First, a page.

Michael J. Swart

June 29, 2011

Poking Around Inside Management Studio

Filed under: SQLServerPedia Syndication,Technical Articles — Tags: , , , , — Michael J. Swart @ 12:00 pm

When SQL Server Management Studio (SSMS) talks to the database engine it uses the same system objects, tables and views that are available for any other database client to use. (The same can’t be said for system stored procedures which use crazy system-only functions. I mean check out the definitions of any system view or procedure with sp_helptext)

Eavesdropping On SSMS

So we can actually watch SSMS talking to the database using Profiler. We can take a look “behind the curtains” so to speak.

Here are the profiler settings that I always use:

  • Default trace template
  • Application Name LIKE ‘Microsoft SQL Server Management Studio%’
  • Hostname = <my computer’s name>

This lets us see the queries that SSMS is sending to SQL Server. It’s a trick I use often to give me an idea of what system views and objects might be important when managing SQL Server. (And managing SQL Server includes automating management tasks). So now I want to show you some examples.

SSMS Things I Wonder About

Here’s a few things that I wonder about. They’re not necessarily important things on their own, but they’ll help me show how to use profiler to look inside SSMS.

Thing 1: What’s that red down-arrow over a database user. It reminds me of a database that’s been brought “offline”, but I’ve never heard of an “offline” user.

Thing 2: When scripting views, how does SSMS retrieve definitions?

Thing 3: I have a database that is restored, but without recovery. SSMS shows it with a green up-arrow and with appended text (Restoring …). How does it know which databases are in that state?

No Longer Wondering

So here’s what I found.

What’s that red down-arrow over a database user?
Profiler Info
When I refreshed the Users node in Object Explorer, I saw this in profiler.
What this means
Unsurprisingly, the red arrow means user has no db access and it doesn’t mean disabled user. In other terms, SSMS is looking for a list of users and whether or not they have db access. DB Access here is determined by whether users have been granted (database_permissions.state is ‘G’ or ‘W’) permission to connect (database_pemissions.type=’CO’).
Books Online
I couldn't find links for the Users node in Object Explorer, but here’s the documentation for sys.database_permissions.

When scripting views, how does SSMS retrieve definitions?
Profiler Info
When I scripted a view to clipboard, this is what I saw in profiler.
What this means
So in this case, SSMS is looking to sys.sql_modules for the definition of the stored procedure. That’s good and it’s what I expected. I was a little afraid that it would use sys.syscomments (which was so 2000). But I was surprised that it also uses a view called sys.system_sql_modules in case the procedure was a system one. I was unaware of that view.
Books Online
Point for Microsoft, they document how to script objects well.

How does SSMS know which databases are in a Restoring state?
Profiler Info
When I refreshed the Databases node in Object Explorer, I saw this in profiler.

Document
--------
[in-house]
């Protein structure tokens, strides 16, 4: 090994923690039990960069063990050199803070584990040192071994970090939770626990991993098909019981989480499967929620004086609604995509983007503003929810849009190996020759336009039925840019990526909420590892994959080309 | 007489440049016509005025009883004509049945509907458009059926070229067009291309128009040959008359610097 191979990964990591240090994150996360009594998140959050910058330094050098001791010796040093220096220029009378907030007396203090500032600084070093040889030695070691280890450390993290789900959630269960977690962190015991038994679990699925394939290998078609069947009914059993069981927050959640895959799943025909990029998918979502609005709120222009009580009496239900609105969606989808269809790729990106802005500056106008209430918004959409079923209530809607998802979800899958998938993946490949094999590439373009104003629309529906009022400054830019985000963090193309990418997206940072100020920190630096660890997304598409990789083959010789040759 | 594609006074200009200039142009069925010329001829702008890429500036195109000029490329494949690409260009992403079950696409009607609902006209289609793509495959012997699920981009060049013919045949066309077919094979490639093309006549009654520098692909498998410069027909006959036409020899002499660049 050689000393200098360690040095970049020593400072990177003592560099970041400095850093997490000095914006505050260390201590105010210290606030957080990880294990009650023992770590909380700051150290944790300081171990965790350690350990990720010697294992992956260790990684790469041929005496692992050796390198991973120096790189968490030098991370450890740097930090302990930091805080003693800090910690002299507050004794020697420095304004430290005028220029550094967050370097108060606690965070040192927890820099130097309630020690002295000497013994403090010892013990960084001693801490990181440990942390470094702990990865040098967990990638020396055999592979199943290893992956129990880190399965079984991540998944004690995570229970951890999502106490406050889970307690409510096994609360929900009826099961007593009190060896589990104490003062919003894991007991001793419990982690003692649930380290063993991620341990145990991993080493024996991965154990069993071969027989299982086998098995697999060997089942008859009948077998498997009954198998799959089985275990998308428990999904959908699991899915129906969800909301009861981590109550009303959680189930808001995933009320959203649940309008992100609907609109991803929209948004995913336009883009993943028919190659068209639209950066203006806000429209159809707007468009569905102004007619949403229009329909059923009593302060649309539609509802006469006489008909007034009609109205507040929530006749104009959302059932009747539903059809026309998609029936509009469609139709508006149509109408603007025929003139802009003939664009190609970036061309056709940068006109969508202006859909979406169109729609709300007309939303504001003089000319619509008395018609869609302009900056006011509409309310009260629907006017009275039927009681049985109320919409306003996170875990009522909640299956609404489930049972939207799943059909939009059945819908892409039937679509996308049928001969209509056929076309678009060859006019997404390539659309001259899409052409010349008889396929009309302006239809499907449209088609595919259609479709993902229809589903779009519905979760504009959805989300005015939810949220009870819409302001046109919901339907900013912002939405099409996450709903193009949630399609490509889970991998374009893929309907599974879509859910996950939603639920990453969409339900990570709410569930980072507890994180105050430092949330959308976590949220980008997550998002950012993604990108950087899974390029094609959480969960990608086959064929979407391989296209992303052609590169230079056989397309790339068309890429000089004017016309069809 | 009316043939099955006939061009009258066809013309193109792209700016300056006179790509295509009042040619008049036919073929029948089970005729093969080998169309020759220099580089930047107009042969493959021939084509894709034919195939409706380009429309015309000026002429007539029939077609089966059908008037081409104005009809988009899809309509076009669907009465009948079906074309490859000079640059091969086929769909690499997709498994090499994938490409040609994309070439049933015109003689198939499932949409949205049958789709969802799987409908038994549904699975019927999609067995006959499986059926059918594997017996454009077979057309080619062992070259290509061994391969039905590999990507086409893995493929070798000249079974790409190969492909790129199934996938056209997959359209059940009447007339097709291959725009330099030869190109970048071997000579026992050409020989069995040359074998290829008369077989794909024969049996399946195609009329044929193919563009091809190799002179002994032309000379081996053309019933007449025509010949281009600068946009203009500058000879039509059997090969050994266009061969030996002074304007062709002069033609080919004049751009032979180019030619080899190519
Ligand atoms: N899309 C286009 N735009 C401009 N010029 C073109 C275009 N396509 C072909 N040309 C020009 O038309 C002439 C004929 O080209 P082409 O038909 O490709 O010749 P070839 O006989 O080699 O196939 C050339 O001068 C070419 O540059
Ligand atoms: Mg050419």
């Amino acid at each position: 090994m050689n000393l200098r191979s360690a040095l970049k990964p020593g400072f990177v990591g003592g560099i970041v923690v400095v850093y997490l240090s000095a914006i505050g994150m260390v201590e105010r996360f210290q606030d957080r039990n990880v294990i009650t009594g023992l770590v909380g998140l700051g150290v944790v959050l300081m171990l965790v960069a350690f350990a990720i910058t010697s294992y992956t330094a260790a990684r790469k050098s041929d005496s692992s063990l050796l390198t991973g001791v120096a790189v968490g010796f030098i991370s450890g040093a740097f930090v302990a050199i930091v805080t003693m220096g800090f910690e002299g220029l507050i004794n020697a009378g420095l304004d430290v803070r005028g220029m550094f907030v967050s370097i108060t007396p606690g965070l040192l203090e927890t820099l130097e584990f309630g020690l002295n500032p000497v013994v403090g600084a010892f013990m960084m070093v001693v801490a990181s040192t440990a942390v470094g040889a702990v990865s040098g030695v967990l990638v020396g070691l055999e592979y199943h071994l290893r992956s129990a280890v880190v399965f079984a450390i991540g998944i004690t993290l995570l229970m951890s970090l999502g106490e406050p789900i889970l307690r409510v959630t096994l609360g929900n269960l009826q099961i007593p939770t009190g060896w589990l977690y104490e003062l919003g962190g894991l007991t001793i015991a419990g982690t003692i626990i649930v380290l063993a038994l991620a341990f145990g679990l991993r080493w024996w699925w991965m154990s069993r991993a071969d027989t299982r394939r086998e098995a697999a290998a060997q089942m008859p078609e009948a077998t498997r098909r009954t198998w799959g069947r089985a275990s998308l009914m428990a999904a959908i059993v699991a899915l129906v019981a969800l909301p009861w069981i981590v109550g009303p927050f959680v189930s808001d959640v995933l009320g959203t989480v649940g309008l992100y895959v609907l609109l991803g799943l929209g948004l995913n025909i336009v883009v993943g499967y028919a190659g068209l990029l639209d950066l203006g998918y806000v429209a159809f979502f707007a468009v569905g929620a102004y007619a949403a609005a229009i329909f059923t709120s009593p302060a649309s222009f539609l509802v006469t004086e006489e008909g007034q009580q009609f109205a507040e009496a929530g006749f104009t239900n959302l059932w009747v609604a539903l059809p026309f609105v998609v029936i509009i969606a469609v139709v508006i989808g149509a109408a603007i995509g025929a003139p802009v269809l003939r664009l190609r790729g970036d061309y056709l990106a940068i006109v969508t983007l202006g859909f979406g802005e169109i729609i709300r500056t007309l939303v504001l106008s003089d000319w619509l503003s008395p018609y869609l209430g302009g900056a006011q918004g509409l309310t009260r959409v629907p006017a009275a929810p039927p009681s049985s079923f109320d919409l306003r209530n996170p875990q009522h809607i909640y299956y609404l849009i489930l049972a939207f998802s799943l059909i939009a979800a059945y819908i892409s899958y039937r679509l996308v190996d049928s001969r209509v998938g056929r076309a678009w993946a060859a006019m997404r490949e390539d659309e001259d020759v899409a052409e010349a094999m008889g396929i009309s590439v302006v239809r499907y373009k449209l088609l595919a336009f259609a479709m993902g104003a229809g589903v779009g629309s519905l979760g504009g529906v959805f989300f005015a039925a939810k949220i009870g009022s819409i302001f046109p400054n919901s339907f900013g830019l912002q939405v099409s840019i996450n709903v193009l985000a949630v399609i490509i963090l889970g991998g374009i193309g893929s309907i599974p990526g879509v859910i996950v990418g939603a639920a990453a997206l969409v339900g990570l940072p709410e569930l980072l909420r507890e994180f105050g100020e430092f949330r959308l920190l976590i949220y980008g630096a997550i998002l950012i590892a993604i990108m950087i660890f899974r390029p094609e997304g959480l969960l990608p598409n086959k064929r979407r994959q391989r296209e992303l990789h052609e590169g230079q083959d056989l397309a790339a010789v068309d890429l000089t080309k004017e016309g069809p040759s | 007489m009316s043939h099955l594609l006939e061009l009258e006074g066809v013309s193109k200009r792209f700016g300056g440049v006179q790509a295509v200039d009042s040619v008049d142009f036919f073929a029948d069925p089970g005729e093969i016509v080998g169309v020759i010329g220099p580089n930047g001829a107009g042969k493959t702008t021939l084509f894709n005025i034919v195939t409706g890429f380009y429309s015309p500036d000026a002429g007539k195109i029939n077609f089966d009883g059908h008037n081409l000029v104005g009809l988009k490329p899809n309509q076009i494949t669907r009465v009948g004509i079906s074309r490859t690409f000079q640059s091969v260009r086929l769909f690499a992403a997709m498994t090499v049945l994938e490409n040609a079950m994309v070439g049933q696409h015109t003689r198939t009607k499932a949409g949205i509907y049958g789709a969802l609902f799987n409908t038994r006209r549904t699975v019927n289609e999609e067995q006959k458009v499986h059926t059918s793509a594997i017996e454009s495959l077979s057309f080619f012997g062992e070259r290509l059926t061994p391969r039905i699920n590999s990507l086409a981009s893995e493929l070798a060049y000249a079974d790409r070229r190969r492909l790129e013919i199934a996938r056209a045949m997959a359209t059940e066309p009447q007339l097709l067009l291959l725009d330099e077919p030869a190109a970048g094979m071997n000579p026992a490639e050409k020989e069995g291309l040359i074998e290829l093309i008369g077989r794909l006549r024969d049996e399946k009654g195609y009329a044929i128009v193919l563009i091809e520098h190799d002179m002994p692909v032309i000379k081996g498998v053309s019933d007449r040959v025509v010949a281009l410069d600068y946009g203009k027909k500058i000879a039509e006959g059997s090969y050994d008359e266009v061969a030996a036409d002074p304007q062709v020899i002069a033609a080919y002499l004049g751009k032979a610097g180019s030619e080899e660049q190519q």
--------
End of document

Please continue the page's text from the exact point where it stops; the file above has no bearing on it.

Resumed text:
What this means
If you squint at the SQL – a highly effective method for understanding SQL – you'll see that we can determine the restore status of a database by looking at the state column of the table master.sys.databases. In this case, when state=1 the database is in the Restoring state. There was actually nothing too surprising here. In this case, SSMS's queries match my expectations.
Books Online
Kudos to Microsoft again. Here is their docs for sys.databases (with more information on that state table).

This Goes For Any Application

To satisfy curiosity, I’ve profiled lots of other database applications on my development machine and you can too.
If you’re a real keener, and you want a self-guided deep dive into SQL database internals. Try profiling Danny Gould’s Internals Viewer. It’s an eye opener.


  1. Cool stuff, as usual!

    Now I’m probably going to spend all day “looking behind the curtain”.

    No wait… scratch that… Instead I’m going to spend all day looking at the XKCD color pallete… I love some of the color’s names… “snot green” (which is subtly different from “booger green” and just plain “snot” and just plain “booger”), “ugly brown”, “vomit”, “sh*t”, “purpley pink”, “macaroni and cheese”, etc, etc.

    Oh well, no work getting done today… Thanks a bunch. 8^)


    Comment by Brad Schulz — June 29, 2011 @ 1:56 pm

  2. @Brad, I know right?!

    For the confused, there’s hidden “hover text” over the image that says “The colour I used here is ’emerald’. Click for a really cool palette”. When you click the illustration, you are brought to http://xkcd.com/color/rgb/, which are nearly 1000 colours, as defined by participants in the xkcd color name survey.

    Comment by Michael J. Swart — June 29, 2011 @ 2:16 pm

  3. […] Poking Around Inside Management Studio – Satisfying his curiosity this week  Michael J. Swart (Blog|Twitter) goes poking around. […]

    Pingback by Something for the Weekend – SQL Server Links 01/07/11 — July 1, 2011 @ 7:47 am

  4. […] Try using profiler to see what’s going on (what queries are used), as suggested at the end of this blog post: https://michaeljswart.com/2011/06/looking-inside-management-studio/ […]

    Pingback by SQl Server Internals Viewer » SQL Server and Beyond — July 14, 2011 @ 3:12 am

  5. Just for #1; it may not be that the user doesn’t explicitly have connect permission but that someone has REVOKED the default connect permission from the public database role.

    Comment by Cody — February 5, 2016 @ 3:06 am

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